Monday, July 11, 2005

Structure of Biological "Transistor" Detailed in Higher Organisms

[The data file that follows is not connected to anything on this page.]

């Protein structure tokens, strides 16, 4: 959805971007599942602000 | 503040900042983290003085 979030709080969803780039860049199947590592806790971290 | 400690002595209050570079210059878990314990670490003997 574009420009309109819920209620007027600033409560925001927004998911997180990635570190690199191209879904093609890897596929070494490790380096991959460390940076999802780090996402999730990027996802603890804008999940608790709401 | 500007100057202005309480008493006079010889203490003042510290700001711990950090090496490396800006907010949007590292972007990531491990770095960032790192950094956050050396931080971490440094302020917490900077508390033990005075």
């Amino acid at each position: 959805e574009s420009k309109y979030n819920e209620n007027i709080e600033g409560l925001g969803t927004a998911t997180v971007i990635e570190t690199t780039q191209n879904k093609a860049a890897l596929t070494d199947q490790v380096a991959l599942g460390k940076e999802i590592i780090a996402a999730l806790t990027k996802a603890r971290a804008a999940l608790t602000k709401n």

The electro-mechanics of the potassium channel found in nerve cell membranes is yielding to study by x-ray diffraction, just as the structure of DNA did. The trick was getting pure crystals of the protein involved in opening and closing this molecular door. This is the type of research cited in Nobel awards. HHMI News: "The researchers analyzed the structure of a Kv1.2 channel from the rat using x-ray crystallography. In this analytical technique, intense beams of x-rays are directed through crystals of proteins. The underlying atomic structure of the proteins is deduced by analyzing the pattern of diffraction of the x-rays. The researchers had to overcome a major technical challenge to produce pure crystals of the Kv1.2 channel protein. The scientists developed a technique to crystallize the protein while maintaining it in a mixture of detergent and lipid - which more closely mimicked the oily cell membrane in which the channel exists naturally. 'This is a significant technical advance that I hope will turn out to be important for crystallization of other membrane proteins,' said MacKinnon. ... The researchers' earlier structural studies of the bacterial channel revealed that the voltage-sensing molecular 'paddles' control potassium flow by snapping open or shut. However, said MacKinnon, understanding the precise mechanism of this movement was thwarted because the voltage-sensing structure was contorted in the crystallized bacterial protein. 'We could deduce some things about how the voltage sensor worked,' he said. 'But identifying this voltage-sensor paddle led us to experiments that told us that this paddle moves a lot through the membrane when the channel opens. However, that channel couldn't really tell us how the paddle attached to the pore to open and close it.' The crystals of the Kv1.2 channel preserved the natural conformation of the voltage sensor. This enabled the researchers to discern that the paddle was attached by a hinge-like 'linker' that is coupled to the pore through which potassium flows. 'This connection was totally broken in the earlier structure, so we couldn't say anything about how the motions of the voltage sensor are coupled to the pore,' said MacKinnon. 'That had to be left to complete speculation.'”